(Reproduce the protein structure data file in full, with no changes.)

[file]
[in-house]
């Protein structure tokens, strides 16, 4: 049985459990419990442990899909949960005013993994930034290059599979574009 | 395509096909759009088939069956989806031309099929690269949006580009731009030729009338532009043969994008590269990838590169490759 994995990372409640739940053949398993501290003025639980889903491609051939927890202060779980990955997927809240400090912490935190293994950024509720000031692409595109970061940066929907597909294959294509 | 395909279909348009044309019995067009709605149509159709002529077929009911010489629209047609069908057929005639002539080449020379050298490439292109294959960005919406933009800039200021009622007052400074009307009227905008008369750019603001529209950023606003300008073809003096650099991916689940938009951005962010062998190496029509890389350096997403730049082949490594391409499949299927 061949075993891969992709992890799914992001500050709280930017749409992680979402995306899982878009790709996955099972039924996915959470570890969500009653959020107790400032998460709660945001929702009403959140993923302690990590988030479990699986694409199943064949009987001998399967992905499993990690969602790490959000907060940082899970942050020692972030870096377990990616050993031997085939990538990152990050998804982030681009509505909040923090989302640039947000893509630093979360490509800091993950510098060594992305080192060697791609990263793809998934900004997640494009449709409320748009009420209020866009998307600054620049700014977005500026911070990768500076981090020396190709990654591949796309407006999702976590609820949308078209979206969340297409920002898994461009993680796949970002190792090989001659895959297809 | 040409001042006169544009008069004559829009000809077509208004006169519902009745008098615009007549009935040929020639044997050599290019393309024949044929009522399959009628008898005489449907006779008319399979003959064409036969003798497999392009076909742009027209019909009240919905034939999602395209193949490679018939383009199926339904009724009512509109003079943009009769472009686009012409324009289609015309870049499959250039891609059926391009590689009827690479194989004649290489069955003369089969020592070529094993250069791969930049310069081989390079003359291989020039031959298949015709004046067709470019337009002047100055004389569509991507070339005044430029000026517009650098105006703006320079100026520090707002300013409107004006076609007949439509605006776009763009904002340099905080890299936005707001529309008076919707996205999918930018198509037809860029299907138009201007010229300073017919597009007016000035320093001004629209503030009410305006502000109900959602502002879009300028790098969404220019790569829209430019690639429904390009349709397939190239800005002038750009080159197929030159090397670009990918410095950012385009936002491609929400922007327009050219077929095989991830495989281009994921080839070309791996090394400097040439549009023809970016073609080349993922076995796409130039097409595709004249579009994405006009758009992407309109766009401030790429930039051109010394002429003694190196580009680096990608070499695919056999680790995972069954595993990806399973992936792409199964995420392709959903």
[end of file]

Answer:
[in-house]
């Protein structure tokens, strides 16, 4: 049985459990419990442990899909949960005013993994930034290059599979574009 | 395509096909759009088939069956989806031309099929690269949006580009731009030729009338532009043969994008590269990838590169490759 994995990372409640739940053949398993501290003025639980889903491609051939927890202060779980990955997927809240400090912490935190293994950024509720000031692409595109970061940066929907597909294959294509 | 395909279909348009044309019995067009709605149509159709002529077929009911010489629209047609069908057929005639002539080449020379050298490439292109294959960005919406933009800039200021009622007052400074009307009227905008008369750019603001529209950023606003300008073809003096650099991916689940938009951005962010062998190496029509890389350096997403730049082949490594391409499949299927 061949075993891969992709992890799914992001500050709280930017749409992680979402995306899982878009790709996955099972039924996915959470570890969500009653959020107790400032998460709660945001929702009403959140993923302690990590988030479990699986694409199943064949009987001998399967992905499993990690969602790490959000907060940082899970942050020692972030870096377990990616050993031997085939990538990152990050998804982030681009509505909040923090989302640039947000893509630093979360490509800091993950510098060594992305080192060697791609990263793809998934900004997640494009449709409320748009009420209020866009998307600054620049700014977005500026911070990768500076981090020396190709990654591949796309407006999702976590609820949308078209979206969340297409920002898994461009993680796949970002190792090989001659895959297809 | 040409001042006169544009008069004559829009000809077509208004006169519902009745008098615009007549009935040929020639044997050599290019393309024949044929009522399959009628008898005489449907006779008319399979003959064409036969003798497999392009076909742009027209019909009240919905034939999602395209193949490679018939383009199926339904009724009512509109003079943009009769472009686009012409324009289609015309870049499959250039891609059926391009590689009827690479194989004649290489069955003369089969020592070529094993250069791969930049310069081989390079003359291989020039031959298949015709004046067709470019337009002047100055004389569509991507070339005044430029000026517009650098105006703006320079100026520090707002300013409107004006076609007949439509605006776009763009904002340099905080890299936005707001529309008076919707996205999918930018198509037809860029299907138009201007010229300073017919597009007016000035320093001004629209503030009410305006502000109900959602502002879009300028790098969404220019790569829209430019690639429904390009349709397939190239800005002038750009080159197929030159090397670009990918410095950012385009936002491609929400922007327009050219077929095989991830495989281009994921080839070309791996090394400097040439549009023809970016073609080349993922076995796409130039097409595709004249579009994405006009758009992407309109766009401030790429930039051109010394002429003694190196580009680096990608070499695919056999680790995972069954595993990806399973992936792409199964995420392709959903």